Ashish Ray [00:09:13]:
Well accepted in as the customers understand this. That, okay, if I have if I’m using the database for a certain number of course, like, okay, we will pay just for the course. For us, the transition from that model to an OCI model has been quite seamless in that regard. In fact, what we have done, so one of the products that I am responsible for is Oracle Exadata. An Oracle Exadata is an engineer system where you deploy Oracle database in this engineer system, which is a hardware and network and servers optimized for the Oracle Database. It’s a very powerful machine And today, it comes with a lot of cores because of our work with some of our partners such as AMD. Oracle Exadata comes with the flexibility such that even though it comes with a lot of cores, customers can just do what this licensing term, what we call capacity on demand. Capacity on demand will say, okay, you don’t have to license all the cores, you license only the cores that you need.

Ashish Ray [00:10:10]:
And then if you want to expand the number of courses based on your expanded business, yeah, sure, you can activate more number of courses depending on your business needs. So while this has been a well accepted model over the years, along with cloud, along with things like capacity and demand, we have introduced a bunch of flexibility in our licensing consumption that is of interest and that has been really been applauded by our customer base.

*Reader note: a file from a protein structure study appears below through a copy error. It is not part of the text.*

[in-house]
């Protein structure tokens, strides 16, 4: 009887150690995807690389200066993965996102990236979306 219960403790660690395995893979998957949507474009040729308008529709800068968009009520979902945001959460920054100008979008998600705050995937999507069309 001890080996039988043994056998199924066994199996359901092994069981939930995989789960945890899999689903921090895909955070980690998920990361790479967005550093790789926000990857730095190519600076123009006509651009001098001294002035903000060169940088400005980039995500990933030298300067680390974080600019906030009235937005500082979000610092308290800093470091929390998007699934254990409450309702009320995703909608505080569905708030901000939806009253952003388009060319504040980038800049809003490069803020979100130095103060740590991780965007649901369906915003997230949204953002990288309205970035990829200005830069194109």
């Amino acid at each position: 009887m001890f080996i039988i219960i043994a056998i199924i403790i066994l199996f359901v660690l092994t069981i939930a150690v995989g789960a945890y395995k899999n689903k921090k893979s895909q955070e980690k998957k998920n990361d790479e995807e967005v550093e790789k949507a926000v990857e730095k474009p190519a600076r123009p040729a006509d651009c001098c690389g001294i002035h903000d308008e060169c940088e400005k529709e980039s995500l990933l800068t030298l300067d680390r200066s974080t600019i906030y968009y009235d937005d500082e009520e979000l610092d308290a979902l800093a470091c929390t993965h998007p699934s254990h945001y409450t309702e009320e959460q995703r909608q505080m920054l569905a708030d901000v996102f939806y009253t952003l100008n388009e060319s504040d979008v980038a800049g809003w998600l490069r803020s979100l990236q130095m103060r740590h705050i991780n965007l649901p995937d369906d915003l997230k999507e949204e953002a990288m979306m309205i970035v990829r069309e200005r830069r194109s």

Karissa Breen [00:10:33]:
So you said before traditional licensing model. So are you saying now that that’s starting to change?

Ashish Ray [00:10:39]:
It’s starting to change in that because it’s in terms of cloud, it is much more flexible and much more agile. So I will give you one simple example. Like, one of the example one of the code database functionalities is autonomous database. Right? In autonomous database, as a cloud service, as a cloud database service, you are just subscribing to a steady state number, of course. Okay. You want your business to run with this minimum number, of cores, you subscribe to just that minimum number of cores. And now what happens at the end of the month, at the end of the quarter, if you don’t need to run a report? Right? Or if suddenly there is a business spike, autonomous database, based on the intelligence built inside the database, it can automatically scale up and scale down depending on your business needs, which means you as a customer, you are paying for this extra course only for the extra duration that you are using the course for. So this brings in a lot of licensing flexibility in tune with your business demands, with your business dynamics, and that is huge.